Uncertainty and Preserving Options

“Uncertainty is a permanent part of the leadership landscape. It never goes away.” – Andy Stanley

As we have reached over 32,000 coronavirus cases in the US, with many cities asking its residents to stay home, with funders closing programs, and with the overarching situation continuing to unfold, I wanted to share a personal message about how I am dealing with this situation.  

I am not someone who likes uncertainty—and I ask many, many questions in order to gain clarity in any situation.  I like to dig deeply into complex problems, clear the noise and make decisions.  Yet during these times there simply may not be answers.  We are operating in a time of uncertainty and this is not easy.  

So what do we do?

I have found insights by Patrick Collison, founder of Stripe, to be especially helpful.  In an article published by the Knowledge Project entitled “Preserving our Optionality Collison”, he wrote:  

“How do we prepare for a world that often changes drastically and rapidly? We can preserve our optionality. We don’t often get the advice to keep our options open.  And we should.  We live in a world that’s constantly changing, and if we can’t respond effectively to those changes, we become redundant, frustrated, and useless. Instead of focusing on becoming great at one thing, there is another, counterintuitive strategy that will get us further: preserving optionality. The more options we have, the better suited we are to deal with unpredictability and uncertainty. We can stay calm when others panic because we have choices.”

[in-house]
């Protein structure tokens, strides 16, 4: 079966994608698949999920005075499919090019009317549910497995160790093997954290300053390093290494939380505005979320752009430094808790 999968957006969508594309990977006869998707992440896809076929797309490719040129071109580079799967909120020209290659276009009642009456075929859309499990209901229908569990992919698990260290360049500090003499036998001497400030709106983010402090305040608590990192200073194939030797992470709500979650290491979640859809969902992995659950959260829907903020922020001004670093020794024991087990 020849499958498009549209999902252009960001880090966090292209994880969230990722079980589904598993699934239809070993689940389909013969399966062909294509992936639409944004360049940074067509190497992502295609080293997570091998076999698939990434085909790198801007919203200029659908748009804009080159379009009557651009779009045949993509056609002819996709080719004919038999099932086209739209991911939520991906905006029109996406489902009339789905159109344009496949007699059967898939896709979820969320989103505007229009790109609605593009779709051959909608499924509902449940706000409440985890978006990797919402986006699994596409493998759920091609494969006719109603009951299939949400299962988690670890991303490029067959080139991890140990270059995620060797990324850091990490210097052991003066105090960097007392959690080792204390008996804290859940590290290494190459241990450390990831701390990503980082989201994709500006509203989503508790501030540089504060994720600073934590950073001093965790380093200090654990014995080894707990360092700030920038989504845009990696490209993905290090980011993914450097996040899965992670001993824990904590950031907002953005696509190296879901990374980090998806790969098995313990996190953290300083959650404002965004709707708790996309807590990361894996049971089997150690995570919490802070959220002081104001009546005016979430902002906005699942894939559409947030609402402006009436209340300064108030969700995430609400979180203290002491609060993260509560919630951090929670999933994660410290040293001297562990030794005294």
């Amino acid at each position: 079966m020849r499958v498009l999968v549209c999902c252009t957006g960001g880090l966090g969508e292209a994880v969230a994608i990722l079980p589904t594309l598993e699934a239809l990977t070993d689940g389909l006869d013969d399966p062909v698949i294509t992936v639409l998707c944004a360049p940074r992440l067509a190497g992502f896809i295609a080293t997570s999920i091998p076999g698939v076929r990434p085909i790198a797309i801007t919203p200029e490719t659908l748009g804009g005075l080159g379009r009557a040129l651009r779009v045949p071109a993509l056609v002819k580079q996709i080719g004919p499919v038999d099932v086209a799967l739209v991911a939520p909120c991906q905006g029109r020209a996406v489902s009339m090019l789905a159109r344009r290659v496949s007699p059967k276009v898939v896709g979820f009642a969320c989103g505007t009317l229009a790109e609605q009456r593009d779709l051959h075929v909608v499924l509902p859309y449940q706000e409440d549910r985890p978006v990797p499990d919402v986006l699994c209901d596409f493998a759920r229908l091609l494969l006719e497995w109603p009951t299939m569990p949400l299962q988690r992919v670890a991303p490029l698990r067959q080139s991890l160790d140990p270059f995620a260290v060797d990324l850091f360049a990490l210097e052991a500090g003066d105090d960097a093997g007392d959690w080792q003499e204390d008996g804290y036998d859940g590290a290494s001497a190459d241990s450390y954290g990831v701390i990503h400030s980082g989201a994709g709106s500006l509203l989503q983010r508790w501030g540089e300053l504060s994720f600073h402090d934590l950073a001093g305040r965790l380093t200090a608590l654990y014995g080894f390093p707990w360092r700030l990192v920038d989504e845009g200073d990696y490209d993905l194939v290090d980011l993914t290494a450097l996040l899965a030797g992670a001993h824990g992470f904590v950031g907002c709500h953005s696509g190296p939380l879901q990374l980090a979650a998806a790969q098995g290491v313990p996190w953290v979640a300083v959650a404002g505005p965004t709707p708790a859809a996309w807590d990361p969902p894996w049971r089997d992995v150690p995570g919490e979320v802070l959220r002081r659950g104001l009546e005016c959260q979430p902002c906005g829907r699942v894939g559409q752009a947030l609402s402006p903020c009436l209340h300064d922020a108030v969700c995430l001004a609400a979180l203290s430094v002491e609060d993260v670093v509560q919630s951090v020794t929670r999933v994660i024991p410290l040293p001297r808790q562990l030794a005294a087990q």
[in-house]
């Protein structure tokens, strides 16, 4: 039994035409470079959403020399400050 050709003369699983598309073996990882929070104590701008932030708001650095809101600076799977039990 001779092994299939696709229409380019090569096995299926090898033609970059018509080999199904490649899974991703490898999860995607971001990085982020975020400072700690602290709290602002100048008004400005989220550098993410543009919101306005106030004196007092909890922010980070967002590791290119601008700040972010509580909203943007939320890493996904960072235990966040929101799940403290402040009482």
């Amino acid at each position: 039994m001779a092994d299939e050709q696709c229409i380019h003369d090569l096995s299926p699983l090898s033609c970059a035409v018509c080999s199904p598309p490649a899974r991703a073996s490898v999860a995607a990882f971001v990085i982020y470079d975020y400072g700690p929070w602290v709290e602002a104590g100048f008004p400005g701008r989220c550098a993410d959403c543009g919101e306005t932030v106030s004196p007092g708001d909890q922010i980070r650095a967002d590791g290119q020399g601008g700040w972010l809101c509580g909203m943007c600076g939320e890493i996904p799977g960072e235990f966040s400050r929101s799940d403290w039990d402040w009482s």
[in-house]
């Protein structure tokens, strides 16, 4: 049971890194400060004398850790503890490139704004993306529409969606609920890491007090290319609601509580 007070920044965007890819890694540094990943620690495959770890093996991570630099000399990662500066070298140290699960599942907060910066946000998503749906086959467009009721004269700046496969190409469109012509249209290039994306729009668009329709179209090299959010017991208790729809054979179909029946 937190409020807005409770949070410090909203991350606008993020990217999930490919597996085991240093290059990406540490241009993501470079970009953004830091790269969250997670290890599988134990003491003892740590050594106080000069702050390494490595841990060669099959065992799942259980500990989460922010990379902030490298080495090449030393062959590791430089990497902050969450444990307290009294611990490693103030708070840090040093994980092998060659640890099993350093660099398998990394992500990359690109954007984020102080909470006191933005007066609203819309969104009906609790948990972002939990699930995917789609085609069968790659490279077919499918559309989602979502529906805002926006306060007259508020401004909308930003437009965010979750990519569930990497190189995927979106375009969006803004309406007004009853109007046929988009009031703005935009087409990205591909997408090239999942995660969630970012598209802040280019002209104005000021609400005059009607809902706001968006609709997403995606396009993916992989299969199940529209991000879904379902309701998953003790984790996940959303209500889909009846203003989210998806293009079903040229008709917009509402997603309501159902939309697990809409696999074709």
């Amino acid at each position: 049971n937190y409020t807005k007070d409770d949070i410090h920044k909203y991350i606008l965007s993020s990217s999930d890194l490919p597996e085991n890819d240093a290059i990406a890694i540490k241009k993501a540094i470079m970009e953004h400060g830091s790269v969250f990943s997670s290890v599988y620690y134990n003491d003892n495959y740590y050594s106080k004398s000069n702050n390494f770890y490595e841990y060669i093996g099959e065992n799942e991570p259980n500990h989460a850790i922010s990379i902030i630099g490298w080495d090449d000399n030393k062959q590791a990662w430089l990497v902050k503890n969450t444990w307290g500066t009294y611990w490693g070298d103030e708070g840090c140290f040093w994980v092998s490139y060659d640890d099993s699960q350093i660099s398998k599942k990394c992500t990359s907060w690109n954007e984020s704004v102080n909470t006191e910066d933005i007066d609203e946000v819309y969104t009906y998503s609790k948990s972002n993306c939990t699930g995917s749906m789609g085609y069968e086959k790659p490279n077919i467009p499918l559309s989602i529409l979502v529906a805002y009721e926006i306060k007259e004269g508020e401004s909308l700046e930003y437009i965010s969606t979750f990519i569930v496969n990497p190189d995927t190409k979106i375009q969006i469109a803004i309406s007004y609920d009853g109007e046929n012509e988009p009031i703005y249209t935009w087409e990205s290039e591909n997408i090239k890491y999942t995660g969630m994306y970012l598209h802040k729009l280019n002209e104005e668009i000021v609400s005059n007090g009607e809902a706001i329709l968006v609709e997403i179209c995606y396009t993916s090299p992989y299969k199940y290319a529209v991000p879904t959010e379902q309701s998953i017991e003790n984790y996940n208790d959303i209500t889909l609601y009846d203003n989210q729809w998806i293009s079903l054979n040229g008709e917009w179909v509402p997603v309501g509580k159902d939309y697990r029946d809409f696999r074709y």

This rings so true for me, especially given the current times.  Optionality means that we are always preparing for a variety of possible outcomes.  We assume the next challenge is around the corner and we are constantly listening to diverse voices in order to be prepared. 

Ultimately, preserving optionality means examining our work from multiple perspectives—diversity of thought, knowledge and skills are required. It means building a versatile base of foundational knowledge and expecting the unexpected.  As Collison said, ”Rapid, extraordinary change is the norm. In order to adapt in a way that is useful, keep your options open.  To do that we must seek to expand our comfort zone and circle of competence”.

So in this time of uncertainty, let’s find strategic ways to preserve our options.  Let’s be smart, making decisions that can weather this storm.

And in the meantime, breathe.  I want to share a poem with you that has great meaning to me and when things seem overwhelming, I listen to it. 

 

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